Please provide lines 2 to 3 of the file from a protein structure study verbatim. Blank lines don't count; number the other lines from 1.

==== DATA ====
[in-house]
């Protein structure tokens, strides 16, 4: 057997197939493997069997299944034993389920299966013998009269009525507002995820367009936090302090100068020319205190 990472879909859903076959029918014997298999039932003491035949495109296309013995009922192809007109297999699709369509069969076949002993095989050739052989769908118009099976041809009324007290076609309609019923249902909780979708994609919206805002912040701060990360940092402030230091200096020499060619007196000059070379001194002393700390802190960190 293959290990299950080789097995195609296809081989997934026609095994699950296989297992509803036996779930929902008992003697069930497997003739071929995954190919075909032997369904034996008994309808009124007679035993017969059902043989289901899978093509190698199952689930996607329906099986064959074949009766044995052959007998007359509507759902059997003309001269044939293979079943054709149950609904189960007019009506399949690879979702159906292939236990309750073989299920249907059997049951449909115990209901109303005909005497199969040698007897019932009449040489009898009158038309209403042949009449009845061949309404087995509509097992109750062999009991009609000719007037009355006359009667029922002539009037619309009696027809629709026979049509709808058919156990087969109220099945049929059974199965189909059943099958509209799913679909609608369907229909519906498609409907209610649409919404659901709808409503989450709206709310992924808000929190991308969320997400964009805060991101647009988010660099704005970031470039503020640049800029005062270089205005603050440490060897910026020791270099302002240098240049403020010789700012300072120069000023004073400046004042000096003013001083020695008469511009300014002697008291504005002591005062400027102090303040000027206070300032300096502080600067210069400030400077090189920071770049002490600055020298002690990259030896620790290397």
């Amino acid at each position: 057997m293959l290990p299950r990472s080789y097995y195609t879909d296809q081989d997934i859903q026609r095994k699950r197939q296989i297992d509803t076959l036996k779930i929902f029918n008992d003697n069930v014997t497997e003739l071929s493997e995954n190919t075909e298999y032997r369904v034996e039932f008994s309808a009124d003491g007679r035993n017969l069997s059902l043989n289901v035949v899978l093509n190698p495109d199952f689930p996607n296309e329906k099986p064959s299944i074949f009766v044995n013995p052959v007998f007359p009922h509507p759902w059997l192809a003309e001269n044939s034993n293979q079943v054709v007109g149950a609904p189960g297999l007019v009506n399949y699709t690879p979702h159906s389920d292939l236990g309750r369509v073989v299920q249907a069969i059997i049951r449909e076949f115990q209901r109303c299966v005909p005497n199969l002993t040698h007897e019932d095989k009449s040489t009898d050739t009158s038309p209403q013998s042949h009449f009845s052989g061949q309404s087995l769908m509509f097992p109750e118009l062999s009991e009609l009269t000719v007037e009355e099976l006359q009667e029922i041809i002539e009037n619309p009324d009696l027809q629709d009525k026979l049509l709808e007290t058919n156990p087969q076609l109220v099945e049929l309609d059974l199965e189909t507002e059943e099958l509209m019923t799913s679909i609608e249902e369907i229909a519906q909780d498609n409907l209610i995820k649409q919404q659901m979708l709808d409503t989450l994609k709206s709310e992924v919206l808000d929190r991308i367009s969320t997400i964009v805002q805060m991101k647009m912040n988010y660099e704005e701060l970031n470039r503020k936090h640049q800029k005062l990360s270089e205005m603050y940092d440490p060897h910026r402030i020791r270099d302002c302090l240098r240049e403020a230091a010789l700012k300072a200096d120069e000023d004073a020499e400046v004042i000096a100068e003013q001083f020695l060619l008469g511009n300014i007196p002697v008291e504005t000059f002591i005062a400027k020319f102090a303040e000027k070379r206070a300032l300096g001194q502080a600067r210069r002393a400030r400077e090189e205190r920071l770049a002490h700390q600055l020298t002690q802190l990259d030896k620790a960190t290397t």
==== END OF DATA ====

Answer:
């Protein structure tokens, strides 16, 4: 057997197939493997069997299944034993389920299966013998009269009525507002995820367009936090302090100068020319205190 990472879909859903076959029918014997298999039932003491035949495109296309013995009922192809007109297999699709369509069969076949002993095989050739052989769908118009099976041809009324007290076609309609019923249902909780979708994609919206805002912040701060990360940092402030230091200096020499060619007196000059070379001194002393700390802190960190 293959290990299950080789097995195609296809081989997934026609095994699950296989297992509803036996779930929902008992003697069930497997003739071929995954190919075909032997369904034996008994309808009124007679035993017969059902043989289901899978093509190698199952689930996607329906099986064959074949009766044995052959007998007359509507759902059997003309001269044939293979079943054709149950609904189960007019009506399949690879979702159906292939236990309750073989299920249907059997049951449909115990209901109303005909005497199969040698007897019932009449040489009898009158038309209403042949009449009845061949309404087995509509097992109750062999009991009609000719007037009355006359009667029922002539009037619309009696027809629709026979049509709808058919156990087969109220099945049929059974199965189909059943099958509209799913679909609608369907229909519906498609409907209610649409919404659901709808409503989450709206709310992924808000929190991308969320997400964009805060991101647009988010660099704005970031470039503020640049800029005062270089205005603050440490060897910026020791270099302002240098240049403020010789700012300072120069000023004073400046004042000096003013001083020695008469511009300014002697008291504005002591005062400027102090303040000027206070300032300096502080600067210069400030400077090189920071770049002490600055020298002690990259030896620790290397």
């Amino acid at each position: 057997m293959l290990p299950r990472s080789y097995y195609t879909d296809q081989d997934i859903q026609r095994k699950r197939q296989i297992d509803t076959l036996k779930i929902f029918n008992d003697n069930v014997t497997e003739l071929s493997e995954n190919t075909e298999y032997r369904v034996e039932f008994s309808a009124d003491g007679r035993n017969l069997s059902l043989n289901v035949v899978l093509n190698p495109d199952f689930p996607n296309e329906k099986p064959s299944i074949f009766v044995n013995p052959v007998f007359p009922h509507p759902w059997l192809a003309e001269n044939s034993n293979q079943v054709v007109g149950a609904p189960g297999l007019v009506n399949y699709t690879p979702h159906s389920d292939l236990g309750r369509v073989v299920q249907a069969i059997i049951r449909e076949f115990q209901r109303c299966v005909p005497n199969l002993t040698h007897e019932d095989k009449s040489t009898d050739t009158s038309p209403q013998s042949h009449f009845s052989g061949q309404s087995l769908m509509f097992p109750e118009l062999s009991e009609l009269t000719v007037e009355e099976l006359q009667e029922i041809i002539e009037n619309p009324d009696l027809q629709d009525k026979l049509l709808e007290t058919n156990p087969q076609l109220v099945e049929l309609d059974l199965e189909t507002e059943e099958l509209m019923t799913s679909i609608e249902e369907i229909a519906q909780d498609n409907l209610i995820k649409q919404q659901m979708l709808d409503t989450l994609k709206s709310e992924v919206l808000d929190r991308i367009s969320t997400i964009v805002q805060m991101k647009m912040n988010y660099e704005e701060l970031n470039r503020k936090h640049q800029k005062l990360s270089e205005m603050y940092d440490p060897h910026r402030i020791r270099d302002c302090l240098r240049e403020a230091a010789l700012k300072a200096d120069e000023d004073a020499e400046v004042i000096a100068e003013q001083f020695l060619l008469g511009n300014i007196p002697v008291e504005t000059f002591i005062a400027k020319f102090a303040e000027k070379r206070a300032l300096g001194q502080a600067r210069r002393a400030r400077e090189e205190r920071l770049a002490h700390q600055l020298t002690q802190l990259d030896k620790a960190t290397t």